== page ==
It's been a couple of months since my Mohs surgery. I'm wearing the ScarAway sheets religiously and devouring kale and peanut butter smoothies! After a lot of research, I've started taking a supplement called Polypodium leucotomos. Peer-reviewed studies show that Polypodium can help prevent skin cell abnormalities caused by UV radiation. An article from The Journal of Clinical and Aesthetic Dermatology states the following:
Polypodium leucotomos extract 240 mg taken twice daily for 60 days was a safe and effective means for reducing the damaging effects of ultraviolet radiation."
Although a pill won't take the place of sunscreen, polypodium leucotomos (an antioxidant-rich fern from Central America) sounds pretty impressive. If you live in the US, you can find this supplement at Walgreens under the brand name Heliocare. If you'd like to buy it online, I have a link for this (and the ScarAway sheets) here.
Wearing sunscreen is essential (even on cloudy days), and I've finally found a mineral one that doesn't pill or leave me looking like a ghost. An added bonus is that it wears beautifully under makeup. This holy grail of sunscreens is Skin Medica's Essential Defense Mineral Shield SPF 35. Unfortunately, it's a little difficult to find. But you can locate a doctor's office or spa that carries it (or purchase online) at www.skinmedica.com. I have no affiliation with this company - I'm just obsessed with this sunscreen!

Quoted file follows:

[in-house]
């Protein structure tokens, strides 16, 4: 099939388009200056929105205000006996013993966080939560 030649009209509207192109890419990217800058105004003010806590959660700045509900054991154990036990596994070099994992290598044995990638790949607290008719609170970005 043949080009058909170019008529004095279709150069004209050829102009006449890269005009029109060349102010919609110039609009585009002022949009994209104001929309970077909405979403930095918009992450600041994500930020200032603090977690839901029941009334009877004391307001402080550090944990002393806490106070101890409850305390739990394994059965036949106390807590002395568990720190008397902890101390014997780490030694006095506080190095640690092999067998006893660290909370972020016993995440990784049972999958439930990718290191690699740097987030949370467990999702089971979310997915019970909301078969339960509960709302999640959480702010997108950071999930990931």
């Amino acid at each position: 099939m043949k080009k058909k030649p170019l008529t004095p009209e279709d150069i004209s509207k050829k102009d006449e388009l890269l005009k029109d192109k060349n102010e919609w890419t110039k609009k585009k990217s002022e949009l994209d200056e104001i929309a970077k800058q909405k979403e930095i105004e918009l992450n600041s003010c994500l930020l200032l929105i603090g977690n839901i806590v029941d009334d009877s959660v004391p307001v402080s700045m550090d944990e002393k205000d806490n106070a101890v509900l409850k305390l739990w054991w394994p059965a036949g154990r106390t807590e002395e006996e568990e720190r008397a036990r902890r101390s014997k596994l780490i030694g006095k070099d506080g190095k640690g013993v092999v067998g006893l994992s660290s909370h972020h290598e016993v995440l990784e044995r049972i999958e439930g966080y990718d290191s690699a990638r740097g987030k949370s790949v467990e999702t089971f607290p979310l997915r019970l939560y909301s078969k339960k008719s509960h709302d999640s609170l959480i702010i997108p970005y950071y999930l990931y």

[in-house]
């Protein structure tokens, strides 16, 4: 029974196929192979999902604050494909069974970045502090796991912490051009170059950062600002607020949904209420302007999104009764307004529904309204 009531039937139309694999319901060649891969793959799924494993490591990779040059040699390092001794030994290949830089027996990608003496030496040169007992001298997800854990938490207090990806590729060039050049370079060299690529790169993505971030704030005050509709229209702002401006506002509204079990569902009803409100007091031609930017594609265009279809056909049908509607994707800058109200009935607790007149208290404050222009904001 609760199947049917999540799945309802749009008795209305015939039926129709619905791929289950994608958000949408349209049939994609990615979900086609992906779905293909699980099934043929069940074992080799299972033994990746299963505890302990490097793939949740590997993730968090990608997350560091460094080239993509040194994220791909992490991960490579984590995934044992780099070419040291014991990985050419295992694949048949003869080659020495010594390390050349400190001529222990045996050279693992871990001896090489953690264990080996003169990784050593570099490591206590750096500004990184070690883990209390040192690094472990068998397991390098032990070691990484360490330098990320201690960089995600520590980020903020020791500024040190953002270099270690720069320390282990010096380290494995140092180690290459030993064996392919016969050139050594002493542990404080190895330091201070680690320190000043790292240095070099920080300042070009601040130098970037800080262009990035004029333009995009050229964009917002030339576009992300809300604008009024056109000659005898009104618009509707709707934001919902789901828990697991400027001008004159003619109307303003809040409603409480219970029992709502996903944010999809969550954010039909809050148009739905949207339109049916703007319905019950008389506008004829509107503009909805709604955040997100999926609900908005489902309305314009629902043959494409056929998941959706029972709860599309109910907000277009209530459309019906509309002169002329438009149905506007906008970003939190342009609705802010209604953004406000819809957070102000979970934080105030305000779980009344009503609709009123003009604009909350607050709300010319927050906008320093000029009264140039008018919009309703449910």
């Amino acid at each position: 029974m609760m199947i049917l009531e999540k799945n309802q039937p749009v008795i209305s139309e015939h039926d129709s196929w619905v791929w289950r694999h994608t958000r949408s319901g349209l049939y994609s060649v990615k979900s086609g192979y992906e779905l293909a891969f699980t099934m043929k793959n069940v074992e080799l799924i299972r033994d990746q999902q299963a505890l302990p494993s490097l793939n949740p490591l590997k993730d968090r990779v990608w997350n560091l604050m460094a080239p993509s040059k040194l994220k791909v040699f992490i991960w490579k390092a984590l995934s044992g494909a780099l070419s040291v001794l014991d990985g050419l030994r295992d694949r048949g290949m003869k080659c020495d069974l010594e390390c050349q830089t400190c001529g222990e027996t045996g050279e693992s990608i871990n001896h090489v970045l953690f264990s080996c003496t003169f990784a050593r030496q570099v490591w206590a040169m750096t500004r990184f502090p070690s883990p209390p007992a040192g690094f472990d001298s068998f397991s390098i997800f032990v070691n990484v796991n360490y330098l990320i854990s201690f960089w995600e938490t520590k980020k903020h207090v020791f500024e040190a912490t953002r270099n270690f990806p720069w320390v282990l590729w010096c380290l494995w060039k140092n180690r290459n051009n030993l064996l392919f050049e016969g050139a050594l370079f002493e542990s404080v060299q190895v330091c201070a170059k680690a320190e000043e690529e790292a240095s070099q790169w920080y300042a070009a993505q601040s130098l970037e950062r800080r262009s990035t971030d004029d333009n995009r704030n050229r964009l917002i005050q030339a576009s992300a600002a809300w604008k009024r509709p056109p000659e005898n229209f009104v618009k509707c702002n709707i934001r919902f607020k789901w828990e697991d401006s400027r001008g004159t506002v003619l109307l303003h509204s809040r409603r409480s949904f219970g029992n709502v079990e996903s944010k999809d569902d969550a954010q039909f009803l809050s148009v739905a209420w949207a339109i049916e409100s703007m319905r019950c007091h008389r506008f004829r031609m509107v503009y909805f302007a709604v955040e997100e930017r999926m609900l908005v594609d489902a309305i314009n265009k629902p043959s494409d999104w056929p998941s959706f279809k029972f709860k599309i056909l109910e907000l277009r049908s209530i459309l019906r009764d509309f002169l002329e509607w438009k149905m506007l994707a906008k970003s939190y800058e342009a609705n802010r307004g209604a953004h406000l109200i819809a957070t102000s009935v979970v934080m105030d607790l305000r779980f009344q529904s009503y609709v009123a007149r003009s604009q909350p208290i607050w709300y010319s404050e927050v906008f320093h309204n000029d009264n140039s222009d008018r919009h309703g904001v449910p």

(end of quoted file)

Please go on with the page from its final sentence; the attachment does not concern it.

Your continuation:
We're often asked what we'd like to tell our younger selves. I wish I'd warned young me to stay out of the sun (oh, and don't drink too much!) But there's one thing I have done right — and that's eating the Mediterranean way. This plant-based diet (full of fruits, vegetables, nuts, fish, and olive oil) is rich in antioxidants and anti-inflammatories. I believe these foods have helped mitigate the dumb decisions I made. And considering the extreme amount of time I spent baking myself, I'm lucky I'm not a shriveled prune by now!
So here's my nose eight weeks post-surgery. It's still a little swollen, but I'm not unhappy with it — and maybe it's still kinda cute!
It's been almost three months since my Mohs surgery, and I've made a few adjustments to my skincare. Before bed, I apply a thin layer of SkinMedica's Scar Recovery Gel. And in the morning, I use Derma E Scar Cream Sun Protectant spf 35. This miracle cream almost feels like a skin primer (no stickiness or pilling). I love that it contains mineral sunscreen. I've found it at Ulta, Sprouts, and Natural Grocers (for those living in the USA), or you can find it on the Derma E Website. Oh, and it's under twenty dollars!
The Journal of Clinical and Aesthetic Dermatology - Safety and Efficacy of Oral Polypodium leucotomos Extract in Healthy Adult Subjects
PubMed - Oral Polypodium leucotomos extract decreases ultraviolet-induced damage of human skin
PubMed - Polypodium leucotomos extract: a nutraceutical with photoprotective properties
Oncology Nurse Advisor - Does Adhering to the Mediterranean Diet Lower the Risk of Skin Cancer
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Healthy eating is my passion, and I love to share what's worked for me.